To date, nobody really knows what killed Edgar Allan Poe. There are some who think it was rabies. There are others who believe that he was the victim of ‘cooping,’ a vicious and highly criminal form of voting fraud, in which innocent bystanders were kidnapped and forced to vote for a particular candidate, as many times as possible. The victims were often forced to don multiple disguises, in order to evade detection, and Poe was dressed in a mysterious set of clothes when found – they did not belong to him. 

Miscellaneous Bio Brief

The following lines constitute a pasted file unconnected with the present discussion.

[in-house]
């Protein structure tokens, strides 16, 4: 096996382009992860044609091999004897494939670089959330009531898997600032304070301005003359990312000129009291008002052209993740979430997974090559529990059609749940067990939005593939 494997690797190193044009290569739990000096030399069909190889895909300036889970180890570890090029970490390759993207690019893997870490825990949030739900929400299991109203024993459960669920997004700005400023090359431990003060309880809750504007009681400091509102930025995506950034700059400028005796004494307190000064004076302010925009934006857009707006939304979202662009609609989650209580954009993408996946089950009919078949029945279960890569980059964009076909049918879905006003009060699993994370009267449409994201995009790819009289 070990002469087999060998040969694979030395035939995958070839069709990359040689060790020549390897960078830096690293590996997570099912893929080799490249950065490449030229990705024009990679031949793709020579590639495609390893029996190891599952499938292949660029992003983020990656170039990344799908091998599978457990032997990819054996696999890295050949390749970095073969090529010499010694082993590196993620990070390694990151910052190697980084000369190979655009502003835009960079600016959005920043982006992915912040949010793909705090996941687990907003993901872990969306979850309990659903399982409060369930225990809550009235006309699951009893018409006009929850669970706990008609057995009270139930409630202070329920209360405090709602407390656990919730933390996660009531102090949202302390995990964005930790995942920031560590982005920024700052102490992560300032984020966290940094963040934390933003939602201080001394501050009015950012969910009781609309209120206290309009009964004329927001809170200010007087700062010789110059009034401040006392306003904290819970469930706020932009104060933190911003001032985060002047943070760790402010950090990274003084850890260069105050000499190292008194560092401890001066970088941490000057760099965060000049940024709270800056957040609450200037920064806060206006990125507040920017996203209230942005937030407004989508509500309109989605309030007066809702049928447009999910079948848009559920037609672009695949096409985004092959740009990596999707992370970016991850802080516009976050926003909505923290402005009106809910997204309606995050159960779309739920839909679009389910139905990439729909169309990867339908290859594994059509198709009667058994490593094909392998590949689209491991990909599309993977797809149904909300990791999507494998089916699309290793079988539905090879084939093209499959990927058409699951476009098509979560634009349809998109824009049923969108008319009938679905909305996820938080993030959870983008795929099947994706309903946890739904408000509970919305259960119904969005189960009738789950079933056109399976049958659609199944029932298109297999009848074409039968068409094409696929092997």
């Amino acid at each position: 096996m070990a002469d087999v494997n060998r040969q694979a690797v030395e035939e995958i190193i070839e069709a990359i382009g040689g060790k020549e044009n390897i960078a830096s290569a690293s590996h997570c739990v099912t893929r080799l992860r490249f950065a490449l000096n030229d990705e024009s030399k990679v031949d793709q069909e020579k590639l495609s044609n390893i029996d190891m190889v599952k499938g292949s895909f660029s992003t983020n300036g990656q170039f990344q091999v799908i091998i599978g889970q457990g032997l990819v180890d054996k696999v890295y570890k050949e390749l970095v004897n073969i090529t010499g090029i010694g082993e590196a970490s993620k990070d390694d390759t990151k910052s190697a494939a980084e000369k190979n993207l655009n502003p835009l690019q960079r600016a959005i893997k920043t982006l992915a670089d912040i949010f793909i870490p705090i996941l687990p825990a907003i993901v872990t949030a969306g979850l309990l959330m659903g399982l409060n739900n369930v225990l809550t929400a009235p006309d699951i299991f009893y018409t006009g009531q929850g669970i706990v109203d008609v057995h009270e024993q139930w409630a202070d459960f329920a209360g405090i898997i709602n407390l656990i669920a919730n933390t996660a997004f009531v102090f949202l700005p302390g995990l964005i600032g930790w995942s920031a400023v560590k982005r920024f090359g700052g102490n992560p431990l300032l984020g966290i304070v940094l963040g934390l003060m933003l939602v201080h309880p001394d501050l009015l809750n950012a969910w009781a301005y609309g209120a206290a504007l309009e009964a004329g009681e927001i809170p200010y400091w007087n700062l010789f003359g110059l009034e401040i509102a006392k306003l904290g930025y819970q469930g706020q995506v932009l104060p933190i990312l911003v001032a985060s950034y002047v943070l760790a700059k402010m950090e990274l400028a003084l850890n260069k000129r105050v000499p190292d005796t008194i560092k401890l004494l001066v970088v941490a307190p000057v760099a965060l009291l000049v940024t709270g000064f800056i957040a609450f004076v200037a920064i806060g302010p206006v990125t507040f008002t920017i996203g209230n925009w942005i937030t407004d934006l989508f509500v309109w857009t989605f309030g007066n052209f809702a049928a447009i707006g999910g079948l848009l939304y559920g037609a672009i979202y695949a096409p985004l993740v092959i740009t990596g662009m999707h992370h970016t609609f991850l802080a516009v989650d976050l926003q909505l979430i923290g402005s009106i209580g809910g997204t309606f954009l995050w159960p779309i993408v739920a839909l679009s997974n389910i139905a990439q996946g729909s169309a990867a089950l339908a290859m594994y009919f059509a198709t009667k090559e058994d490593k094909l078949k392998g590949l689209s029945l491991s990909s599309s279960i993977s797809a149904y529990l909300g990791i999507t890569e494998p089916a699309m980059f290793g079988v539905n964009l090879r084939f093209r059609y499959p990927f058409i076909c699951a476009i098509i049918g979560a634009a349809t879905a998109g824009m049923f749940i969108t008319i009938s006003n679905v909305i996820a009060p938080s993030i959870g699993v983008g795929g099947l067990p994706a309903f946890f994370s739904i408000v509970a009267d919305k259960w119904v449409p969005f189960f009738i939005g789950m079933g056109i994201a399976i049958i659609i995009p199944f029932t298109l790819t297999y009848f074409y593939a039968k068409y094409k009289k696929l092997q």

Edgar Allan Poe, Poet and writer of macabre tales, was born at Boston, where his parents, who were both actors, were temporarily living. He was left an orphan in early childhood in destitute circumstances, but was adopted by a Mr. Allan of Richmond, Virginia. By him and his wife he was treated with great indulgence, and in 1815 accompanied them to England, where they remained for five years, and where he received a good education, which was continued on their return to America, at the Univ. of Virginia. He distinguished himself as a student, but got deeply into debt with gaming, which led to his being removed. In 1829 he pub. a small vol. of poems containing Al Araaf and Tamerlane. About the same time he proposed to enter the army, and was placed at the Military Academy at West Point. Here, however, he grossly neglected his duties, and fell into the habits of intemperance which proved the ruin of his life, and was in 1831 dismissed. He then returned to the house of his benefactor, but his conduct was so objectionable as to lead to a rupture. In the same year P. pub. an enlarged ed. of his poems, and in 1833 was successful in a competition for a prize tale and a prize poem, the tale being the MS. found in a Bottle, and the poem The Coliseum. In the following year Mr. Allan d. without making any provision for P., and the latter, being now thrown on his own resources, took to literature as a profession, and became a contributor to various periodicals. In 1836 he entered into a marriage with his cousin Virginia Clemm, a very young girl, who continued devotedly attached to him notwithstanding his many aberrations, until her death in 1847. The Narrative of Arthur Gordon Pym appeared in 1838, and in 1839 P. became ed. of the Gentleman's Magazine, in which appeared as Tales of the Arabesque and Grotesque many of his best stories. In 1845 his famous poem, The Raven, came out, and in 1848 Eureka, a Prose Poem, a pseudo-scientific lucubration. The death of his wife gave a severe shock to his constitution, and a violent drinking bout on a visit to Baltimore led to his death from brain fever in the hospital there. The literary output of P., though not great in volume, limited in range, and very unequal in merit, bears the stamp of an original genius. In his poetry he sometimes aims at a musical effect to which the sense is sacrificed, but at times he has a charm and a magic melody all his own. His better tales are remarkable for their originality and ingenuity of construction, and in the best of them he rises to a high level of imagination, as in The House of Usher, while The Gold Beetle or Golden Bug is one of the first examples of the cryptogram story; and in The Purloined LettersThe Mystery of Marie Roget, and The Murders in the Rue Morgue he is the pioneer of the modern detective story.